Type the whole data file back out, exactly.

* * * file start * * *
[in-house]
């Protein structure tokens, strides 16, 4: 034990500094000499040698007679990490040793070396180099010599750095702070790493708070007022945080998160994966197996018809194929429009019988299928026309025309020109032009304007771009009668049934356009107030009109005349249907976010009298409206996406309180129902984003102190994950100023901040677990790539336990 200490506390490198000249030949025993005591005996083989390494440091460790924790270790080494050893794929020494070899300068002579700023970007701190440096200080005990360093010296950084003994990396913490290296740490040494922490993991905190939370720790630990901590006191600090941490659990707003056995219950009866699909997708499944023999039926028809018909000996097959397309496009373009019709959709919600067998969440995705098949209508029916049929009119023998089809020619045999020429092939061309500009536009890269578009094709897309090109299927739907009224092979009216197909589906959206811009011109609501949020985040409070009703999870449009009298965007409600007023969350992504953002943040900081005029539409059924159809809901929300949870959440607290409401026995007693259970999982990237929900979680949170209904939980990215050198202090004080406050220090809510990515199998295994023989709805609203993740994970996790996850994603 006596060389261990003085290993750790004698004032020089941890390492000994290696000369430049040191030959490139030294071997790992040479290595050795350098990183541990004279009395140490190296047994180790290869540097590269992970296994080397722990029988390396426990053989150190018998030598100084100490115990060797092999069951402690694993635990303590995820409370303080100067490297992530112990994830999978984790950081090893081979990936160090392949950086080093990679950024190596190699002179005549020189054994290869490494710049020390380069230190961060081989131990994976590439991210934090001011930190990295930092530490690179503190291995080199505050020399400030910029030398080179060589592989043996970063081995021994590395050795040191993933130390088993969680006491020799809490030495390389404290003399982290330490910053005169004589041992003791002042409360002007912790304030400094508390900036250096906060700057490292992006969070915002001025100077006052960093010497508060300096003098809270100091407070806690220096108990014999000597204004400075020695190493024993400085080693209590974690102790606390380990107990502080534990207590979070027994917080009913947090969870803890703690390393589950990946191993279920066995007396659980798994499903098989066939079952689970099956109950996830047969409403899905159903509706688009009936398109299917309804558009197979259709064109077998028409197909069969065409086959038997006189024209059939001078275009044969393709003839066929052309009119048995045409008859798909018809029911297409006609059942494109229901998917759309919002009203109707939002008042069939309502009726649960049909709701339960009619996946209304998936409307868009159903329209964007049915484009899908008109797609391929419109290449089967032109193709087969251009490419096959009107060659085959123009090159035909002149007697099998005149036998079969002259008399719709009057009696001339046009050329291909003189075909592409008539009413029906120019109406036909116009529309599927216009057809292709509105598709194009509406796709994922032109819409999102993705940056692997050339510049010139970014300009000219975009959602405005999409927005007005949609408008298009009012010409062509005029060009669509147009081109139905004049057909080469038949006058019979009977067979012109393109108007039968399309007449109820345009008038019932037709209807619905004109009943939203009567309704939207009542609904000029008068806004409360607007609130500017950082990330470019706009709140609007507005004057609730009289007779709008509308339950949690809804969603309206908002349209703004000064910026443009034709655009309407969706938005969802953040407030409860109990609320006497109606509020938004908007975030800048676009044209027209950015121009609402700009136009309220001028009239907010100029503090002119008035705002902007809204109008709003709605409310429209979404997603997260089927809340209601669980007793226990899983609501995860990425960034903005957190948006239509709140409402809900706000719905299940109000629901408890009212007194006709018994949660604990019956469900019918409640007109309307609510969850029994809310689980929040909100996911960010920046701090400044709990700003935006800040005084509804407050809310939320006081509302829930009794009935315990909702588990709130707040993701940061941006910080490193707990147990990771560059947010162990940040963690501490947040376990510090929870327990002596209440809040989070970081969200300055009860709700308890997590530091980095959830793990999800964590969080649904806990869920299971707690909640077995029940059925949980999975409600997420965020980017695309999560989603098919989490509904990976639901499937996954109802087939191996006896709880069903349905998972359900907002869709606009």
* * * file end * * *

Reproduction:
[in-house]
């Protein structure tokens, strides 16, 4: 034990500094000499040698007679990490040793070396180099010599750095702070790493708070007022945080998160994966197996018809194929429009019988299928026309025309020109032009304007771009009668049934356009107030009109005349249907976010009298409206996406309180129902984003102190994950100023901040677990790539336990 200490506390490198000249030949025993005591005996083989390494440091460790924790270790080494050893794929020494070899300068002579700023970007701190440096200080005990360093010296950084003994990396913490290296740490040494922490993991905190939370720790630990901590006191600090941490659990707003056995219950009866699909997708499944023999039926028809018909000996097959397309496009373009019709959709919600067998969440995705098949209508029916049929009119023998089809020619045999020429092939061309500009536009890269578009094709897309090109299927739907009224092979009216197909589906959206811009011109609501949020985040409070009703999870449009009298965007409600007023969350992504953002943040900081005029539409059924159809809901929300949870959440607290409401026995007693259970999982990237929900979680949170209904939980990215050198202090004080406050220090809510990515199998295994023989709805609203993740994970996790996850994603 006596060389261990003085290993750790004698004032020089941890390492000994290696000369430049040191030959490139030294071997790992040479290595050795350098990183541990004279009395140490190296047994180790290869540097590269992970296994080397722990029988390396426990053989150190018998030598100084100490115990060797092999069951402690694993635990303590995820409370303080100067490297992530112990994830999978984790950081090893081979990936160090392949950086080093990679950024190596190699002179005549020189054994290869490494710049020390380069230190961060081989131990994976590439991210934090001011930190990295930092530490690179503190291995080199505050020399400030910029030398080179060589592989043996970063081995021994590395050795040191993933130390088993969680006491020799809490030495390389404290003399982290330490910053005169004589041992003791002042409360002007912790304030400094508390900036250096906060700057490292992006969070915002001025100077006052960093010497508060300096003098809270100091407070806690220096108990014999000597204004400075020695190493024993400085080693209590974690102790606390380990107990502080534990207590979070027994917080009913947090969870803890703690390393589950990946191993279920066995007396659980798994499903098989066939079952689970099956109950996830047969409403899905159903509706688009009936398109299917309804558009197979259709064109077998028409197909069969065409086959038997006189024209059939001078275009044969393709003839066929052309009119048995045409008859798909018809029911297409006609059942494109229901998917759309919002009203109707939002008042069939309502009726649960049909709701339960009619996946209304998936409307868009159903329209964007049915484009899908008109797609391929419109290449089967032109193709087969251009490419096959009107060659085959123009090159035909002149007697099998005149036998079969002259008399719709009057009696001339046009050329291909003189075909592409008539009413029906120019109406036909116009529309599927216009057809292709509105598709194009509406796709994922032109819409999102993705940056692997050339510049010139970014300009000219975009959602405005999409927005007005949609408008298009009012010409062509005029060009669509147009081109139905004049057909080469038949006058019979009977067979012109393109108007039968399309007449109820345009008038019932037709209807619905004109009943939203009567309704939207009542609904000029008068806004409360607007609130500017950082990330470019706009709140609007507005004057609730009289007779709008509308339950949690809804969603309206908002349209703004000064910026443009034709655009309407969706938005969802953040407030409860109990609320006497109606509020938004908007975030800048676009044209027209950015121009609402700009136009309220001028009239907010100029503090002119008035705002902007809204109008709003709605409310429209979404997603997260089927809340209601669980007793226990899983609501995860990425960034903005957190948006239509709140409402809900706000719905299940109000629901408890009212007194006709018994949660604990019956469900019918409640007109309307609510969850029994809310689980929040909100996911960010920046701090400044709990700003935006800040005084509804407050809310939320006081509302829930009794009935315990909702588990709130707040993701940061941006910080490193707990147990990771560059947010162990940040963690501490947040376990510090929870327990002596209440809040989070970081969200300055009860709700308890997590530091980095959830793990999800964590969080649904806990869920299971707690909640077995029940059925949980999975409600997420965020980017695309999560989603098919989490509904990976639901499937996954109802087939191996006896709880069903349905998972359900907002869709606009």